CATLIN, GEORGE (1796-1872), American ethnologist, was born at Wilkes-Barre, Pennsylvania, in 1796. He was educated as a lawyer and practised in Philadelphia for two years; but art was his favourite pursuit, and forsaking the law he established himself at New York as a portrait painter. In 1832, realizing that the American Indians were dying out, he resolved to rescue their types and customs from oblivion. With this object he spent many years among the Indians in North and South America. He lived with them, acquired their languages, and studied very thoroughly their habits, customs and mode of life, making copious notes and many studies for paintings. In 1840 he came to Europe with his collection of paintings, most of which are now in the National Museum, Washington, as the Catlin Gallery; and in the following year he published the Manners, Customs and Condition of the North American Indians in two volumes, illustrated with 300 engravings. This was followed in 1844 by The North American Portfolio, containing 25 plates of hunting scenes and amusements in the Rocky Mountains and the prairies of America, and in 1848 by Eight Years' Travels and Residence in Europe. In 1861 he published a curious little volume, in "manugraph," entitled The Breath of Life, on the advantage of keeping one's mouth habitually closed, especially during sleep; and in 1868, Last Rambles amongst the Indians of the Rocky Mountains and the Andes. He died in Jersey City, New Jersey, on the 22nd of December 1872.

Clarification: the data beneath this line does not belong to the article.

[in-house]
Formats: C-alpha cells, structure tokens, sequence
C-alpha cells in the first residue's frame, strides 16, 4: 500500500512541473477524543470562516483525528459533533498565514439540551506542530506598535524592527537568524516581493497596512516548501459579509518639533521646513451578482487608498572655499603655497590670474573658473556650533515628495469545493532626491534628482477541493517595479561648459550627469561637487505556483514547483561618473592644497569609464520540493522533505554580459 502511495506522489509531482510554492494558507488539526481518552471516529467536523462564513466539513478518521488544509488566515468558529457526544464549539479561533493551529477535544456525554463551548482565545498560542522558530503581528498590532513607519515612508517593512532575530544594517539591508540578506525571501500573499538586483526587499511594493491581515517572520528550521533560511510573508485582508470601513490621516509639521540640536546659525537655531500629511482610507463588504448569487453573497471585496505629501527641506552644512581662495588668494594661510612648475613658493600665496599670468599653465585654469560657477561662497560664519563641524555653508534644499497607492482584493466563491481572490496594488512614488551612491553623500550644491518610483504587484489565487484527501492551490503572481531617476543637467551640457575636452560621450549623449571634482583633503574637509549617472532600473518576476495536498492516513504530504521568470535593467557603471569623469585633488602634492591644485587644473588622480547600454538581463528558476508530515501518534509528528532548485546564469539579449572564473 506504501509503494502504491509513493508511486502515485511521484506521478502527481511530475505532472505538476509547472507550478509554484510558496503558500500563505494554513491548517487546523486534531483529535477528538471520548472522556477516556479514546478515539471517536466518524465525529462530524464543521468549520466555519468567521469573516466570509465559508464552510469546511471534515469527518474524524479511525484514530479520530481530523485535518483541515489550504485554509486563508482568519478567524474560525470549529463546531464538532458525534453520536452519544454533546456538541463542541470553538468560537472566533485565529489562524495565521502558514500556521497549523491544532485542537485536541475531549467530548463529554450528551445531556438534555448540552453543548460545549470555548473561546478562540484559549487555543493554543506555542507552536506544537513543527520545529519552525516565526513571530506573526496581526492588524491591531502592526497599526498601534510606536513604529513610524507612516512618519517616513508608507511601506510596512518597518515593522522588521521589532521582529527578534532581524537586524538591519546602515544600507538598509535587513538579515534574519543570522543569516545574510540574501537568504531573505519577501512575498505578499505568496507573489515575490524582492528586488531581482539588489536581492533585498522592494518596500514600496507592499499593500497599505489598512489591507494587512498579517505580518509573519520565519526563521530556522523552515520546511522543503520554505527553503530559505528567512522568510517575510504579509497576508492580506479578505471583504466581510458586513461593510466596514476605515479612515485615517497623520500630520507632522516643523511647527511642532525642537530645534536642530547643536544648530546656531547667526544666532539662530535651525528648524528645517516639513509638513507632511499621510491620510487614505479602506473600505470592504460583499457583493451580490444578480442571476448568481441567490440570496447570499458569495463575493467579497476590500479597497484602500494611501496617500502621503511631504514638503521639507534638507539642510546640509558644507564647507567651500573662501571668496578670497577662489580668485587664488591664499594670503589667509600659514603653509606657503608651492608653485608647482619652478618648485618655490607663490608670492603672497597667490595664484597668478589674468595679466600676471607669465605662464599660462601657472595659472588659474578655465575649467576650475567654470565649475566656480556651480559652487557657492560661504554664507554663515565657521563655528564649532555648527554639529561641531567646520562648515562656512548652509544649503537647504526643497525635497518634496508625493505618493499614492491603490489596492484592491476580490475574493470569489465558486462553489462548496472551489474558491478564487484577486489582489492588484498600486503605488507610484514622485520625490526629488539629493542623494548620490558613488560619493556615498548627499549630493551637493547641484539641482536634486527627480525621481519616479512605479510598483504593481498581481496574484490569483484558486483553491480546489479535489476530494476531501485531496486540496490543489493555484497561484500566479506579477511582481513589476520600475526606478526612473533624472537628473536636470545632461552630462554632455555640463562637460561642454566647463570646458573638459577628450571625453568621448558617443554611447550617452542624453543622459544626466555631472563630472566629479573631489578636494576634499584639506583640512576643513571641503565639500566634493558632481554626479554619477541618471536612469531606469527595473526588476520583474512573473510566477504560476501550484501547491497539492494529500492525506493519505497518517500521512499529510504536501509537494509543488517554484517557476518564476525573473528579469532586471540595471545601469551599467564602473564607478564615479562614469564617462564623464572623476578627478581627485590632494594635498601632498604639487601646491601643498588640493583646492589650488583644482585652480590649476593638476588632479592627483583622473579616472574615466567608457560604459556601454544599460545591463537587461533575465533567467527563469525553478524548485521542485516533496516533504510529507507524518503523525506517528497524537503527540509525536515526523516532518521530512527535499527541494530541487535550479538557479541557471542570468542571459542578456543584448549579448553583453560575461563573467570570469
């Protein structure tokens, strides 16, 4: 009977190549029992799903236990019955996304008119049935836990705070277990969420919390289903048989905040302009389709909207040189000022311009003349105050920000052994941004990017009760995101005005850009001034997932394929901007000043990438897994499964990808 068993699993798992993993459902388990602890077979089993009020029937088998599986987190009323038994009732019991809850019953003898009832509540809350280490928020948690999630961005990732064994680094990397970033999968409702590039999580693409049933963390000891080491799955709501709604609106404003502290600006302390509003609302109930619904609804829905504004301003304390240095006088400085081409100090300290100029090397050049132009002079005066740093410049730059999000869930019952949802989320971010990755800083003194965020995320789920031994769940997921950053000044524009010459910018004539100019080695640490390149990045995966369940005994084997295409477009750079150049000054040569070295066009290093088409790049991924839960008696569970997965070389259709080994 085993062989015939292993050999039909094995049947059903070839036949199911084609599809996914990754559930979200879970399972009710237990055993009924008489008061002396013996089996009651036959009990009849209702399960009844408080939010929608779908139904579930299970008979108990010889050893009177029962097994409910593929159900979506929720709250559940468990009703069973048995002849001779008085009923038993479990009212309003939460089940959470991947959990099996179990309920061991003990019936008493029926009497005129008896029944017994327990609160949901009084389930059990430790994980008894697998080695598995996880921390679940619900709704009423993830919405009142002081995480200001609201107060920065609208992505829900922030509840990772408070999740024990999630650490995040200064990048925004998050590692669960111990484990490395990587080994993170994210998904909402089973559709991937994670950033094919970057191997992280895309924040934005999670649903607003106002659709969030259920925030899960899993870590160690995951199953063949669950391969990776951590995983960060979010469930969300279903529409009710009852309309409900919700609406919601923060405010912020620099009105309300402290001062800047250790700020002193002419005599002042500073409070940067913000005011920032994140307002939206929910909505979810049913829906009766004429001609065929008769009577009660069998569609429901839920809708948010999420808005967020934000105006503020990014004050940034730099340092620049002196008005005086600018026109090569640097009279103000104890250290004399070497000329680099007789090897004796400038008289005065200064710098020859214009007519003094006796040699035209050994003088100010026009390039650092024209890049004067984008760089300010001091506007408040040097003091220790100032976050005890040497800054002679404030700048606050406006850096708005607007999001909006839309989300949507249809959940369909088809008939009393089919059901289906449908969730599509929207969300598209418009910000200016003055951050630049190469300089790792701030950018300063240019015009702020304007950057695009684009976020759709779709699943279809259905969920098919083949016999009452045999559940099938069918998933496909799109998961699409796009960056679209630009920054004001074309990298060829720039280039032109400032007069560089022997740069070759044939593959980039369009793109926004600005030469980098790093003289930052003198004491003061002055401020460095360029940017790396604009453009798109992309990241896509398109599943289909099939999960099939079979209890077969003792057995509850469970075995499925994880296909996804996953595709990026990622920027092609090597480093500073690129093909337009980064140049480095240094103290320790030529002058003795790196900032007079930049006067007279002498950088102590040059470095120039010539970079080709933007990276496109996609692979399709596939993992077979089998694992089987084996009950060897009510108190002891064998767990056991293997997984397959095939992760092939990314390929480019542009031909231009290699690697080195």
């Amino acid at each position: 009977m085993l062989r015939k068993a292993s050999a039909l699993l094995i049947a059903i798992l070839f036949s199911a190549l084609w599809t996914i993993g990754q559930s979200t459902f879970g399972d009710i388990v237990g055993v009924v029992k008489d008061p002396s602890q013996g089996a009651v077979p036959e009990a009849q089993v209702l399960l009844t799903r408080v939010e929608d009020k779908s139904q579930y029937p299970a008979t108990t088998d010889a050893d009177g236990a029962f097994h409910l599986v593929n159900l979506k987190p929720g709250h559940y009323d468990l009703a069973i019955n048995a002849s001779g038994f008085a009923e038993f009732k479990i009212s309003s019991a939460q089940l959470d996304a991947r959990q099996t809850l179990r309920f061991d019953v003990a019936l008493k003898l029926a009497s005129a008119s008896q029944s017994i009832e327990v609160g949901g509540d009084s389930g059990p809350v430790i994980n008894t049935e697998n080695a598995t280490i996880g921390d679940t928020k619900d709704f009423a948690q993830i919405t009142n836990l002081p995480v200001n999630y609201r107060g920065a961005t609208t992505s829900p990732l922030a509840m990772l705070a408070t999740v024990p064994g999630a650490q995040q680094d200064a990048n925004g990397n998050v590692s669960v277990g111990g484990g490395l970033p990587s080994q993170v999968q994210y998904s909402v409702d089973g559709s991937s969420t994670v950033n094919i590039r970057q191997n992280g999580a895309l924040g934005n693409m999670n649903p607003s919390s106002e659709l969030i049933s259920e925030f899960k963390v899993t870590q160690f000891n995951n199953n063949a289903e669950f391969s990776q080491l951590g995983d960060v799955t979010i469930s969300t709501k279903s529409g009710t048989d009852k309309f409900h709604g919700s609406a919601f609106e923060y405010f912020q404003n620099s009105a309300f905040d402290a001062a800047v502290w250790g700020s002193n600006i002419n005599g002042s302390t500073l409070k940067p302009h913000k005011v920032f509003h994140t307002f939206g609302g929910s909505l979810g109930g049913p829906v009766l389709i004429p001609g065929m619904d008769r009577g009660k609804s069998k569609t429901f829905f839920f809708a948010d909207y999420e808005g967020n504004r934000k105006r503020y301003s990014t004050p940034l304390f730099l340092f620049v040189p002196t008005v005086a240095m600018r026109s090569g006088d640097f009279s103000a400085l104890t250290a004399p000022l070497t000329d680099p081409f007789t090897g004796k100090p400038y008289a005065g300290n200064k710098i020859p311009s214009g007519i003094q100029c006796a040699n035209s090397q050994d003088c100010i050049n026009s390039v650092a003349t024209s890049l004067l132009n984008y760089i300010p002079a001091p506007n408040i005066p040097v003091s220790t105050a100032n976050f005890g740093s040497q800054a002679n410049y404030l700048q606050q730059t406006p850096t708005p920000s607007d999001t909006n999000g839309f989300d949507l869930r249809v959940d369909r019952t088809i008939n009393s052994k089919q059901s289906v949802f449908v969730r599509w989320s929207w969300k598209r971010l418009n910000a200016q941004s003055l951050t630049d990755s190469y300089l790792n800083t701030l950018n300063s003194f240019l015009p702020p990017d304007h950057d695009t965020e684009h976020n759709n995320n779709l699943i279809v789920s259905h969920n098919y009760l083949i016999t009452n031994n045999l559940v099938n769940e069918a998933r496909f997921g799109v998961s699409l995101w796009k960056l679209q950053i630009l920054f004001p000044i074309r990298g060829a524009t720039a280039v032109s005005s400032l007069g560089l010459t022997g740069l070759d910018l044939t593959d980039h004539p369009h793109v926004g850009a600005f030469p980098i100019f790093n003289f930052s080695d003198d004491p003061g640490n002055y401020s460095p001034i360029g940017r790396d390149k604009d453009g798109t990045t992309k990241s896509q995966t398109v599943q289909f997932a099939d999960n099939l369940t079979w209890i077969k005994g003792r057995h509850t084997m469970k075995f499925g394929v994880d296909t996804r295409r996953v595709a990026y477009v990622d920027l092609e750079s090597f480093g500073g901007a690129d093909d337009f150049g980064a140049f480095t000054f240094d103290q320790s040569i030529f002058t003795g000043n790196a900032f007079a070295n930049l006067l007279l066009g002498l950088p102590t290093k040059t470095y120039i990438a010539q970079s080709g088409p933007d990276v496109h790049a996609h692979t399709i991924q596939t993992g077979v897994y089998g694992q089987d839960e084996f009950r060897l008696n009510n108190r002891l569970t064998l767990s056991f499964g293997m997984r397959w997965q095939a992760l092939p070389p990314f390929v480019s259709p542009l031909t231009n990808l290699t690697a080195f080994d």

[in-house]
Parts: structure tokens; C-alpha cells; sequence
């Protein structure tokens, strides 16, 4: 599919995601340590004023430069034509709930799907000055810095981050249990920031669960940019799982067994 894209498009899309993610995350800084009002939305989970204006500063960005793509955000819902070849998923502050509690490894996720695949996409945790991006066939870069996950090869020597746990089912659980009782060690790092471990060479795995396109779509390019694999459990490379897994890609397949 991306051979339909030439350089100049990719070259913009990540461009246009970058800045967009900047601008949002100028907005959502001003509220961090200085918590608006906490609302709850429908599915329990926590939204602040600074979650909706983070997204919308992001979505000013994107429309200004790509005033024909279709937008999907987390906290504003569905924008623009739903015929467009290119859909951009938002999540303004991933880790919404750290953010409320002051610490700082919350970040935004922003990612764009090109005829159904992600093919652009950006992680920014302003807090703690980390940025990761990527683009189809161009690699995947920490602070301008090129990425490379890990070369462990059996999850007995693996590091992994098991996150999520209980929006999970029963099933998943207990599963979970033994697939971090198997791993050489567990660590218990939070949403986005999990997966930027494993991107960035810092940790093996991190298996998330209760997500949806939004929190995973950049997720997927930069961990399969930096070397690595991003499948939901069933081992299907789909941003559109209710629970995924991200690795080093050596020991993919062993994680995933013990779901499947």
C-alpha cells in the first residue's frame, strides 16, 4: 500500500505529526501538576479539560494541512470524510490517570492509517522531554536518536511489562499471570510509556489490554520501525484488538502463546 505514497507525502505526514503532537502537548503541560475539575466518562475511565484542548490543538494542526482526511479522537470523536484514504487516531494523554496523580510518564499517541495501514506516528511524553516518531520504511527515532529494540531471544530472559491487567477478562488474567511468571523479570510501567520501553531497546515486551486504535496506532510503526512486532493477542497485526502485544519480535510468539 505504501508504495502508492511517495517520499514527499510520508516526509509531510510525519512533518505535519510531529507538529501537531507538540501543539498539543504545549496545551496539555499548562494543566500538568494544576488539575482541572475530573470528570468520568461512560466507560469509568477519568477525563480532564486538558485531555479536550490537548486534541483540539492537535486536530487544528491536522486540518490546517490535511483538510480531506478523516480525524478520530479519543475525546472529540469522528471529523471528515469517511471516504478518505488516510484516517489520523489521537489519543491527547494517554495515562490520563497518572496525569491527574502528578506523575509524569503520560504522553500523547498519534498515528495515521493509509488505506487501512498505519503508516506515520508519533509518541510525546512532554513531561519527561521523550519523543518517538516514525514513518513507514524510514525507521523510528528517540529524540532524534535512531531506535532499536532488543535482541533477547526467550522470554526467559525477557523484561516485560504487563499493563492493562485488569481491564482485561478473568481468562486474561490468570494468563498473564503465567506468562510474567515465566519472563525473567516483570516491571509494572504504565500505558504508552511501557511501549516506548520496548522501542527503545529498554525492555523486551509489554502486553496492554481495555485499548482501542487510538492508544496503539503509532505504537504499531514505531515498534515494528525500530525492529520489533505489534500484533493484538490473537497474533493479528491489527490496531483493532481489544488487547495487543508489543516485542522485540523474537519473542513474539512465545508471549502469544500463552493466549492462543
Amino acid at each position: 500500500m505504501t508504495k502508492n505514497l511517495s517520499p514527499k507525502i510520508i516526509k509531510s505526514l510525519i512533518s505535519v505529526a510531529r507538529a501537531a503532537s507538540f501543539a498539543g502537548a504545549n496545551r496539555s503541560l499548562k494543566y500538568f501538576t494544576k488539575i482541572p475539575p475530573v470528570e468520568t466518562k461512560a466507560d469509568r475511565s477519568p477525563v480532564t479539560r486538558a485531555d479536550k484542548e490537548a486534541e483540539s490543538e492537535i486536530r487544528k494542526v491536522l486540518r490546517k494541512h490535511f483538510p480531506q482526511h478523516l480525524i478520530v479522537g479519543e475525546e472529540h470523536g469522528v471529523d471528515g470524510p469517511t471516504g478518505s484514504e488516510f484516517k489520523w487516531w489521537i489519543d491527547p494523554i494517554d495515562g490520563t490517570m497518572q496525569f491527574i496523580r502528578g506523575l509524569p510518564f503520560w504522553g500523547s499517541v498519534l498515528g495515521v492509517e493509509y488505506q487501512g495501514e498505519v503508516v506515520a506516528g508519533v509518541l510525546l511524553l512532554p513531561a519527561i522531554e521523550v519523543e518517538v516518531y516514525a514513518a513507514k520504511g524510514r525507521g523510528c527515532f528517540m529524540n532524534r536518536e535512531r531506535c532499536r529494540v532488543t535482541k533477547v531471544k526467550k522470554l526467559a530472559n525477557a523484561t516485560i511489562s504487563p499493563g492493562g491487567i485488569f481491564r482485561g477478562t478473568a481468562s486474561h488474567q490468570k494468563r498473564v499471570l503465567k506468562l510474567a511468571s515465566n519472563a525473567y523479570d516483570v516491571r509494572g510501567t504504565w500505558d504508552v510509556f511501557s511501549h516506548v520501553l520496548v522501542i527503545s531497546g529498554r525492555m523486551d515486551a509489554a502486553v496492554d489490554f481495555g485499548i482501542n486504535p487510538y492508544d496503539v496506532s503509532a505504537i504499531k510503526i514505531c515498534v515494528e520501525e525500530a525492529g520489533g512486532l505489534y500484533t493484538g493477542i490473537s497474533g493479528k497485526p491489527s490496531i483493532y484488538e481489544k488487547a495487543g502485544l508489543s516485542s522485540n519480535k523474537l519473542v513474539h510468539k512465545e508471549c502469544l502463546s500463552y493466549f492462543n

Note - this article incorporates content from Encyclopaedia Britannica, Eleventh Edition, (1910-1911)